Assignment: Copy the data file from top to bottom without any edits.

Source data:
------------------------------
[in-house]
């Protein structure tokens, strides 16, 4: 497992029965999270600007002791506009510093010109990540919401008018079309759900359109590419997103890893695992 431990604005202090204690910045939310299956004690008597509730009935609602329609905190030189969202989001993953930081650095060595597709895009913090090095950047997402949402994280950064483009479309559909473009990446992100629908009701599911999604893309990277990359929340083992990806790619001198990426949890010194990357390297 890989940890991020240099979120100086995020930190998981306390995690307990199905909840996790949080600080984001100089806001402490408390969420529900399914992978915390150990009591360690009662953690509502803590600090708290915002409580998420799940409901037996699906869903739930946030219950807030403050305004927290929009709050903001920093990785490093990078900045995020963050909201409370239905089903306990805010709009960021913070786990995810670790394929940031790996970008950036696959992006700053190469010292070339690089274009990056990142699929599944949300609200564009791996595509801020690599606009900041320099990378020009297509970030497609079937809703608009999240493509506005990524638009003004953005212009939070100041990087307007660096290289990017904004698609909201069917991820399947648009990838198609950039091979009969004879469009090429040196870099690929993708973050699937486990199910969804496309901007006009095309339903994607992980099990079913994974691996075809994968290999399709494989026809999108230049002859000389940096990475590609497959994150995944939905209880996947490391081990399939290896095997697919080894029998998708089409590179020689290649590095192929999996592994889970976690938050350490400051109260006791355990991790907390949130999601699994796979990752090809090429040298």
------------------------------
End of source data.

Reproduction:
[in-house]
């Protein structure tokens, strides 16, 4: 497992029965999270600007002791506009510093010109990540919401008018079309759900359109590419997103890893695992 431990604005202090204690910045939310299956004690008597509730009935609602329609905190030189969202989001993953930081650095060595597709895009913090090095950047997402949402994280950064483009479309559909473009990446992100629908009701599911999604893309990277990359929340083992990806790619001198990426949890010194990357390297 890989940890991020240099979120100086995020930190998981306390995690307990199905909840996790949080600080984001100089806001402490408390969420529900399914992978915390150990009591360690009662953690509502803590600090708290915002409580998420799940409901037996699906869903739930946030219950807030403050305004927290929009709050903001920093990785490093990078900045995020963050909201409370239905089903306990805010709009960021913070786990995810670790394929940031790996970008950036696959992006700053190469010292070339690089274009990056990142699929599944949300609200564009791996595509801020690599606009900041320099990378020009297509970030497609079937809703608009999240493509506005990524638009003004953005212009939070100041990087307007660096290289990017904004698609909201069917991820399947648009990838198609950039091979009969004879469009090429040196870099690929993708973050699937486990199910969804496309901007006009095309339903994607992980099990079913994974691996075809994968290999399709494989026809999108230049002859000389940096990475590609497959994150995944939905209880996947490391081990399939290896095997697919080894029998998708089409590179020689290649590095192929999996592994889970976690938050350490400051109260006791355990991790907390949130999601699994796979990752090809090429040298």